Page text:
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Biography of Gay Hayden

MR. AND MRS. GAY HAYDEN. – Prominent among the many pioneers of the Pacific Northwest who deserve an enduring place in its history are Mr. and Mrs. Hayden of Vancouver, Washington, whose heroism under the many difficulties that beset the emigrants who broke the way for advancing civilization on this far frontier will seem to generations yet unborn, who are destined to read these pages, more like the dream of the novelist than a recital of fact. Mrs. Mary J. Hayden, who at this writing is a handsome, well-preserved and charmingly vivacious woman, as ready-witted, graceful and gentle as though border life had never been her portion, was born in the year 1830 in Athens, Maine, and spent her early childhood with her grandparents in the town of Cornville in that state. At the age of fifteen Miss Bean emigrated with her parents to the wilds of Wisconsin, where she was married in 1847 to Gay Hayden, one of the well-known pioneers of the Pacific Northwest, with whom her lot was cast; and, in the year 1850, they emigrated to that part of Oregon Territory to be known in future as the State of Washington. In recounting her experiences in crossing the plains with teams of oxen, Mrs. Hayden says; “We traveled leisurely at first, but wearily, as the roads were bad in early spring, and accommodation for ourselves and teams could be had at night in the spare settlements, through which we thought it safer not to hurry. But, when we launched out in the open prairie beyond the settlements, we enjoyed a sense of freedom and exhilaration...

Biography of George E. Wells

GEORGE E. WELLS. – The subject of this sketch is a man of great energy and power of adaptability, as is manifested in the occupations that have been engaged in by him during the years in which he has been in this western country, and it is pleasant to remark that during all of these varied undertakings, some of which have been exceedingly arduous and fraught with hardship and danger, he has manifested a stanch and unflinching courage, marked industry and enterprise, with excellent personal qualities of integrity and upright principles, while a good success has attended his efforts, both became of the excellent practical judgment used and because of his keen foresight and untiring efforts to do well whatever his hand undertook. George E. was born in Licking county, Ohio, on November 3, 1850, being the son of John and Sarah (Holmes) Wells. The father came to Oregon in 1859, settling at Oregon City and following the milling business for two years, when he repaired to Vancouver, Washington. The mother and three children then came and they all remained in that place until June, 1865, then they went to Lagrande, landing there on June 1, of that year. The father engaged in packing from Umatilla Landing to the mines of Boise Basin and others in this section. Our subject remained with his father one year in packing and then procured teams and continued the transportation of freight to the various points named until 1871. At that date the father quit teaming and went to dealing in wood in Lagrande and in that business he continued until the time...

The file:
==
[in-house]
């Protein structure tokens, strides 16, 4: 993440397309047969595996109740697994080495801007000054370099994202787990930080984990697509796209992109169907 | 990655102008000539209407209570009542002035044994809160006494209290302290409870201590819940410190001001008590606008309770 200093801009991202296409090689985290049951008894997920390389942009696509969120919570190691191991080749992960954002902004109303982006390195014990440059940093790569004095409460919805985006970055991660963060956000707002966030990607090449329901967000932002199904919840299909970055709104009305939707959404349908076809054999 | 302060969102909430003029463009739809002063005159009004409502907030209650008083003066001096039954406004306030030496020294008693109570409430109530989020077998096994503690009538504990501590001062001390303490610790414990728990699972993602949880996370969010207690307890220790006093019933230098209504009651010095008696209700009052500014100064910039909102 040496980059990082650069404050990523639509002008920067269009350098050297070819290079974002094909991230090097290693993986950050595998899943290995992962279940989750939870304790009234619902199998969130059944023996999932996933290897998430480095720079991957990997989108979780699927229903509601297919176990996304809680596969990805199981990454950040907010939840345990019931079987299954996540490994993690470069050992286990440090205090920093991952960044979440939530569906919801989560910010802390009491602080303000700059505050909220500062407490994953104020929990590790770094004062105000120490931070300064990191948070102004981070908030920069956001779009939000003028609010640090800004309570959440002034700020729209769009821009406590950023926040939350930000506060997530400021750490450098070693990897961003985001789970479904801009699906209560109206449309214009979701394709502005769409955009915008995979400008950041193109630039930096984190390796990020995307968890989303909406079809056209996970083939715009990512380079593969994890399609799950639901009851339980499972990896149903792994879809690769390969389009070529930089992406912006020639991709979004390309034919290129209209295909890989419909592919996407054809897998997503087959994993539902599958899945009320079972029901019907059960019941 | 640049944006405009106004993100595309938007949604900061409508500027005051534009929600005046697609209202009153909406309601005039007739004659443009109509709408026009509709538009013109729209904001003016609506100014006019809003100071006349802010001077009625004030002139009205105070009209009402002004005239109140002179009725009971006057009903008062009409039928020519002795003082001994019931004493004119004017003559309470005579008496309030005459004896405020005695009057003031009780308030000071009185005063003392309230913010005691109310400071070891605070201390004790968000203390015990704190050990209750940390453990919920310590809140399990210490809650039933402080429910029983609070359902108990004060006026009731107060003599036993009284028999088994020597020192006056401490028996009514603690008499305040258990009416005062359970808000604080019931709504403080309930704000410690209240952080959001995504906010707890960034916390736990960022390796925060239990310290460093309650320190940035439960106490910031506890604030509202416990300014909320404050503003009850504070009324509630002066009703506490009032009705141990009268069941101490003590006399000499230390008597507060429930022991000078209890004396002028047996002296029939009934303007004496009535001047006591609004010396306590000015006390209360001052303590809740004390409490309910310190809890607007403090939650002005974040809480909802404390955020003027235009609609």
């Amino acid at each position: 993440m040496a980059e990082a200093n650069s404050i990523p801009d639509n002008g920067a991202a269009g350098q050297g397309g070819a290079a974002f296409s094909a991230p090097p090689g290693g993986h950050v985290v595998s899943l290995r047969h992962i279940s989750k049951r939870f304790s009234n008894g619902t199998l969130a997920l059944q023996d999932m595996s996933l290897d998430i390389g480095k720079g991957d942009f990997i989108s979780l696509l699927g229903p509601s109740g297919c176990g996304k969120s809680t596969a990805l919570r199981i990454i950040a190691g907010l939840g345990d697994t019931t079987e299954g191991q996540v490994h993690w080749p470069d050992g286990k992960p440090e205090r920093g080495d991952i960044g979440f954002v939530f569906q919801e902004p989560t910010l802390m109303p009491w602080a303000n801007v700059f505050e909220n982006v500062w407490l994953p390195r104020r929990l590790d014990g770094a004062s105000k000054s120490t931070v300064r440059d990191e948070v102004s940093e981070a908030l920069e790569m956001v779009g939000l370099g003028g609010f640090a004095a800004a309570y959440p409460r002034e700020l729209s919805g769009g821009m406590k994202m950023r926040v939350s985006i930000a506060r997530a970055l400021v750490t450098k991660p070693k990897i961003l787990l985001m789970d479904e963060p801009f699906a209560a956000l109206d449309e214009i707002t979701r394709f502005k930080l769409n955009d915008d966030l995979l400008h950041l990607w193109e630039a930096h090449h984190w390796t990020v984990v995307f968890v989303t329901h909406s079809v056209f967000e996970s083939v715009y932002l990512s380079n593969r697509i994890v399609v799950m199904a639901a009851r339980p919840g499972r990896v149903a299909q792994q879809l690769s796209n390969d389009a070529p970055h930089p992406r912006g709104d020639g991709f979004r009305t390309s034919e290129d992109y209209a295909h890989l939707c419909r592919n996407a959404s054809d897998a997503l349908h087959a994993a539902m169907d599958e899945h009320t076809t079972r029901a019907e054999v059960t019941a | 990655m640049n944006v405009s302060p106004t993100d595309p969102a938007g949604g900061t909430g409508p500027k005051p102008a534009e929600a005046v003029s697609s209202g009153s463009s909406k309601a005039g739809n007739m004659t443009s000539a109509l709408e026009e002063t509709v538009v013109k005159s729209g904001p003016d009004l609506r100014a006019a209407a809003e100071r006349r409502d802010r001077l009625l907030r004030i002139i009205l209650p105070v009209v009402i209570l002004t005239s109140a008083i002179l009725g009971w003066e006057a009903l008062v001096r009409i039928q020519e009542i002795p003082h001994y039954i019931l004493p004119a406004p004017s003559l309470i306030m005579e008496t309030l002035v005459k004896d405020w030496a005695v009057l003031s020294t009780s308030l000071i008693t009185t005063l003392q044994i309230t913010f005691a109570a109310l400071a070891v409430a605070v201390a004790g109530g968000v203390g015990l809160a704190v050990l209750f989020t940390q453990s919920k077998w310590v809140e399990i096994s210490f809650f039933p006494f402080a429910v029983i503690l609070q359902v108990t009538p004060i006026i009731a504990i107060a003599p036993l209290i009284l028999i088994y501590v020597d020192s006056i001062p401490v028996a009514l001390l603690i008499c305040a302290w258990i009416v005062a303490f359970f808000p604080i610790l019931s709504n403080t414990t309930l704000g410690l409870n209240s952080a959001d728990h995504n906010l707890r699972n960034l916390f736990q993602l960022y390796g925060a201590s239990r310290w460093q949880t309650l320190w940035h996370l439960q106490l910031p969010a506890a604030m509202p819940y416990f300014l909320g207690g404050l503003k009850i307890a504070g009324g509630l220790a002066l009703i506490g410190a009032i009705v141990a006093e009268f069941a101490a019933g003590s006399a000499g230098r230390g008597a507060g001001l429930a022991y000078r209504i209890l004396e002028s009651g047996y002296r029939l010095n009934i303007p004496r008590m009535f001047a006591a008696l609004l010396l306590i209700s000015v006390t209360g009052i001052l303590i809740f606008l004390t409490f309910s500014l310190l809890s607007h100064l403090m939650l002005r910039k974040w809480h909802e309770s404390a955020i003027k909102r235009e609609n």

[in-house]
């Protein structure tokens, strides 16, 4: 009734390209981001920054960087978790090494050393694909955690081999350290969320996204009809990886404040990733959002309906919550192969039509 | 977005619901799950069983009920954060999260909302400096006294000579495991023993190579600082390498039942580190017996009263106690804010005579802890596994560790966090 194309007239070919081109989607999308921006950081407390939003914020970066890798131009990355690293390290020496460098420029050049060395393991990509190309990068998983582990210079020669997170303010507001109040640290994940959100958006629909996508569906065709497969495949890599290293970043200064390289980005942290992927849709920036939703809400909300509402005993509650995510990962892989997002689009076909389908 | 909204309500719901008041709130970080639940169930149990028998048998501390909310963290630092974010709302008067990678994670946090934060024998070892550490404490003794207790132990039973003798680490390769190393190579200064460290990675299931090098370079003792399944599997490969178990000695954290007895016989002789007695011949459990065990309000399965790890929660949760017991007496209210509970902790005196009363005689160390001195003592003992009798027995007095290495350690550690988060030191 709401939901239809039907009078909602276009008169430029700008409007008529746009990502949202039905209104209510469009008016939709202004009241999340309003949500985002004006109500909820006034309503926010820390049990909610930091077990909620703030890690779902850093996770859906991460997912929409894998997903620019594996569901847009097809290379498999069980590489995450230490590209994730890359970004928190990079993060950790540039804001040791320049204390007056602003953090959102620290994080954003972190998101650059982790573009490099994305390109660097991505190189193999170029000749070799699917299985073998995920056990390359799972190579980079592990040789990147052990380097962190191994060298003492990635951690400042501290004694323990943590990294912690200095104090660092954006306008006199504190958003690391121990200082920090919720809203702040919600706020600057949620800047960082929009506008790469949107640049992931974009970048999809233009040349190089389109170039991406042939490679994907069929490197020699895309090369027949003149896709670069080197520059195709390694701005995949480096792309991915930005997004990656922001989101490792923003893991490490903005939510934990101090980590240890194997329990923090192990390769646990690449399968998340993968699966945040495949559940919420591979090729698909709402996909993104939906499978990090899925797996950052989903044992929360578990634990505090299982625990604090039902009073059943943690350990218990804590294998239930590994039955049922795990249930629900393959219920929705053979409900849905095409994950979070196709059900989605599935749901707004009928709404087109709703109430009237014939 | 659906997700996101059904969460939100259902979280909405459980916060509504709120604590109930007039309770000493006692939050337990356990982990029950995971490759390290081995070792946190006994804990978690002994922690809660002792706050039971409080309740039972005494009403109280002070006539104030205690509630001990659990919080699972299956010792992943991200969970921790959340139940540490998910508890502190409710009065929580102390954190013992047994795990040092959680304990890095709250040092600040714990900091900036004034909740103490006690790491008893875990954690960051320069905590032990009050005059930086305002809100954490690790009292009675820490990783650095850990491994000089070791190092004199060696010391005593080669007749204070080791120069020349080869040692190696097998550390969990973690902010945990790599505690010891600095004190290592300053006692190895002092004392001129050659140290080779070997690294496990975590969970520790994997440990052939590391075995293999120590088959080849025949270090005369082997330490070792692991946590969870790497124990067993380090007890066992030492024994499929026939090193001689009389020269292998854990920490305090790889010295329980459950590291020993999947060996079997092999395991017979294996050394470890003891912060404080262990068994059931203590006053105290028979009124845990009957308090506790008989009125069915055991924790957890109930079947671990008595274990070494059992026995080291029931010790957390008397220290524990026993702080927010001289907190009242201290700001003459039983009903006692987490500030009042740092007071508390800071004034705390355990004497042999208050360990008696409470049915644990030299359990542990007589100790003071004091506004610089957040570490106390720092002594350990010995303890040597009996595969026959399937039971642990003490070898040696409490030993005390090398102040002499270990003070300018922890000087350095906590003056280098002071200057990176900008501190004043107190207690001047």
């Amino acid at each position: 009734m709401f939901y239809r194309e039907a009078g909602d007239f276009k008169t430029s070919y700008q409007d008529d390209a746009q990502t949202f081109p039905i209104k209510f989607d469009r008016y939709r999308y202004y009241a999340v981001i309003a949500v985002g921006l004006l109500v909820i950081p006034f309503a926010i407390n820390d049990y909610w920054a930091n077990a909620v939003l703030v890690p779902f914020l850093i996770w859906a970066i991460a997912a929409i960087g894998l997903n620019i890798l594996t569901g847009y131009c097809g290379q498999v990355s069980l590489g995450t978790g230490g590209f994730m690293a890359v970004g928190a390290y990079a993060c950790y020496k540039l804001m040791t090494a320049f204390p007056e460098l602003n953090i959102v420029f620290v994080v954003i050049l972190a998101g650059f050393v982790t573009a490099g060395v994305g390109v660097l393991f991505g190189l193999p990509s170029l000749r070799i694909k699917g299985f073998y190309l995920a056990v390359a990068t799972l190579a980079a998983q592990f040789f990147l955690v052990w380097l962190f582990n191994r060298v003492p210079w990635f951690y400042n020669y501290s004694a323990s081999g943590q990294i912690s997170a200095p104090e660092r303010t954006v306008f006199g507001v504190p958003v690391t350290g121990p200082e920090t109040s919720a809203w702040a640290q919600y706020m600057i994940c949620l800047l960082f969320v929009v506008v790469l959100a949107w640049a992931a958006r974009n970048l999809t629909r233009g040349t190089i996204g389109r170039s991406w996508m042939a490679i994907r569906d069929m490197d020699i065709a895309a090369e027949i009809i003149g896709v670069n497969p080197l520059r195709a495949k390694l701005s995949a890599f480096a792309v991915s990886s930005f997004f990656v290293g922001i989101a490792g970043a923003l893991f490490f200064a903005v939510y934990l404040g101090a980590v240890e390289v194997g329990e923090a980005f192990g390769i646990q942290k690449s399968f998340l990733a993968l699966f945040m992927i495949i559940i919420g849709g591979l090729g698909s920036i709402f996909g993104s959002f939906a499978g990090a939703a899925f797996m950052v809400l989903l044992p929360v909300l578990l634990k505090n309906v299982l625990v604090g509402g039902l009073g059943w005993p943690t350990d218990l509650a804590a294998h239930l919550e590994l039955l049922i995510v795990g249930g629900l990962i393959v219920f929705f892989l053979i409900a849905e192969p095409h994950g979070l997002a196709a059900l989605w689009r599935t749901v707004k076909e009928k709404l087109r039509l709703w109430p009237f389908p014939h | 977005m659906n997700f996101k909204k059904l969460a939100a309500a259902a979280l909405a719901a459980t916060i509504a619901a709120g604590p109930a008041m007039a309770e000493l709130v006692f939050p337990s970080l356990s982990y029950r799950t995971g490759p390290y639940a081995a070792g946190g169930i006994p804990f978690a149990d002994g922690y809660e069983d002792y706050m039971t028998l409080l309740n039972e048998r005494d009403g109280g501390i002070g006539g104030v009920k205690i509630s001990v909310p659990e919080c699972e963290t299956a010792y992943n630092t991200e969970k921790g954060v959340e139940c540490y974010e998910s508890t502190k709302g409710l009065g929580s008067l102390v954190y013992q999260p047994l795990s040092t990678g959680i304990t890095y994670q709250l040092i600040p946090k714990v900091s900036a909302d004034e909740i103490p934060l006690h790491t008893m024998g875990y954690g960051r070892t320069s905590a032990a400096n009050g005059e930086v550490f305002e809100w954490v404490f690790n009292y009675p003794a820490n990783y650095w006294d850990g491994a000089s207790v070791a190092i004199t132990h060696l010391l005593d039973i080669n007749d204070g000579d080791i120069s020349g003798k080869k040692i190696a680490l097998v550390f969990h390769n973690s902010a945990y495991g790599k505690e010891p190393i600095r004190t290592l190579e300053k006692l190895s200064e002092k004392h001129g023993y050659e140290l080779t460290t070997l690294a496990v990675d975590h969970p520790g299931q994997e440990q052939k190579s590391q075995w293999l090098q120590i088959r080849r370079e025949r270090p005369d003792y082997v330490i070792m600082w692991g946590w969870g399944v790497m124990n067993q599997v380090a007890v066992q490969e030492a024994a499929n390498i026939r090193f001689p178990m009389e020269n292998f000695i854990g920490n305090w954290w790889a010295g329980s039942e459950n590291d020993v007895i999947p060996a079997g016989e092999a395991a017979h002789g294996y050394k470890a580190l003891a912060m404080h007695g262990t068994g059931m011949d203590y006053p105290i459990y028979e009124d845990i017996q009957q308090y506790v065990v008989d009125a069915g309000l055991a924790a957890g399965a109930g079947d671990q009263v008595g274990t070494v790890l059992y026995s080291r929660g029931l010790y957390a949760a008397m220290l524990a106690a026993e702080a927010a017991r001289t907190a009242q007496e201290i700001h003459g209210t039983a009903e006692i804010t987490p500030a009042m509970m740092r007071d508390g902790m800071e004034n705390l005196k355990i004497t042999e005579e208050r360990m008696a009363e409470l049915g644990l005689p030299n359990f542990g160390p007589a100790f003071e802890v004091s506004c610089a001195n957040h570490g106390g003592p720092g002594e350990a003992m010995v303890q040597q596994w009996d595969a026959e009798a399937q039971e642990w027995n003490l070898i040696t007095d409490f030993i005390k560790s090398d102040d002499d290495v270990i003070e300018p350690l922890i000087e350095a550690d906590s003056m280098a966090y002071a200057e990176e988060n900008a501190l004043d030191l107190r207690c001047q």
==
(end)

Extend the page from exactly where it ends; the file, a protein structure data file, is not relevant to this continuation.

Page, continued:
Biographical Sketch of Matthias Spurgeon

MATTHIAS SPURGEON. – This pioneer of Clarke County is a native of Iowa, having been born in Cedar County in 1838. In his childhood he was bereft of his parents, and found a home in the family of an uncle, Mr. George Spurgeon. With this relative he came to Oregon while but a boy of fourteen, and found a home in the household of Mr. William H. Dillon. Soon after becoming of age, he spent two years in the mountains and gorges of Idaho prospecting for gold, meeting, however, with but little success. Returning to Clarke county he took up the business of farming, renting the well-known Petrain place near Vancouver, Washington. He was so successful, that in three years he made a portion of this farm his own by purchase, and it is still his home, stock-raising, farming and dairying occupying his attention. He was married in 1877 to Miss Olive Dillon, who was born in Oregon in 1856. They have four children, – Ella A., Mary J., John M. and Matthias J. This is one of the prosperous and well-ordered families of the...

Biography of Dr. Alden H. Steele